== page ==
Advice or text books of any sort of professional/academic calibre are showing their increased desire of late to break up the pages – sub-chapters, sub-sub-chapters, changes in boldness of text, tables and figures, famous quotes, indented text, indented again text, etc. It’s nothing new, but it does split a book’s readership into two camps: those who want the meat and potatoes without the distractions (i.e. they don’t like it), and those who think the meat and potatoes need enhancement (i.e. they like it and/or need it).
Michael C. Thomsett’s third edition in his nearly two decade revisions of The Little Black Book of Project Management may provide such division, but this reviewer found it enhancing and insightful. The American-written and published Black Book features constant breakaway from endless text consistently, and critics of such style when employed here by Thomsett seem to be dust specs of over think and nitpicking. After all, we live in a world where tools that keep us hooked are necessary to alleviate from all other distractions we didn’t face 25 years ago. A full-time author who has written in the past on real estate, stock market investment, business management and even a historical work on Hitler, Thomsett wants to do more than just tell you what he knows or has learned – he wants to show you how it works in real-life scenarios through example, framework and diagram.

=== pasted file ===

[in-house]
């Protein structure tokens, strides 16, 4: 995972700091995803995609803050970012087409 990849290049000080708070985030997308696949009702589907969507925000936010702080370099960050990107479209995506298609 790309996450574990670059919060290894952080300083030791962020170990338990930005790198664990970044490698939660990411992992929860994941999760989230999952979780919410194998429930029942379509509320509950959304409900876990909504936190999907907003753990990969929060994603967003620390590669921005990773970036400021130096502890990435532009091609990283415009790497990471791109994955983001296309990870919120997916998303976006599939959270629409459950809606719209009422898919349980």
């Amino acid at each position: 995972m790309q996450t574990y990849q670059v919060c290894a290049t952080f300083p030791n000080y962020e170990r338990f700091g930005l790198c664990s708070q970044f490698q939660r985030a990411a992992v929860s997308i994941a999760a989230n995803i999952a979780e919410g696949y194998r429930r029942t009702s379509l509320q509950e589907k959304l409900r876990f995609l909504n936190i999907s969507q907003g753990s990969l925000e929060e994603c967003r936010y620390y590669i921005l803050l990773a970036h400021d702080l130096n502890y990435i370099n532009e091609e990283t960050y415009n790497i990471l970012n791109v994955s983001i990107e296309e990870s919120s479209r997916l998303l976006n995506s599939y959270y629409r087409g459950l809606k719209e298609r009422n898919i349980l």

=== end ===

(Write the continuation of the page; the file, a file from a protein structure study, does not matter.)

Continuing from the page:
Nothing from Black Book resonated with me nearly as well as the notion of “everyone has a customer”. Having come to this way of thinking in my own daily course of life, I cannot emphasize enough how right Thomsett is and how valuable it remains for anybody in any part of the working ladder (regardless of delegated function) to treat those they interact with as businesses treat a customer. Under this guise, the fellow delivering office mail treats all his deliveries as valued customers, whether they all work under the same umbrella or not. The customer in your working function does not necessarily mean “external to the company”; rather, it is the person you interact with frequently and are most keen to satisfy and deliver for (so to speak). It’s not that you’re selling: it’s that they’re convincing them of your ability to help matters.
Black Book more than lives up to the implications of its title. Though hardly the industry’s Holy Book, Black Book considers everything and leaves open to the reader whatever answers they choose to be right for them. In keeping with Arras People’s belief that no one methodology can possibly live up to the quirkiness faced in each project, Black Book concurs as such on page 173, in a passage about Project Control Documentation:
“Because every project is different, no exact level of documentation is going to be appropriate in every case. It has to be dictated by need.”
Thomsett can take elements like establishing a project schedule, break down the options available to the project manager, and effectively put you in a position to make the informed decision the situation requires. That is a testament to the continuous updates of Black Book as an evolution, as accounting for the Project Management Book of Knowledge (PMBOK) would attest. Ultimately, Black Book is a quick read designed for you be informed and prepared. Provided you don’t mind too much information from all the text interruptions!
April 2010 – Reviewed by Dan Strayer, Editor, Project Management Tipoffs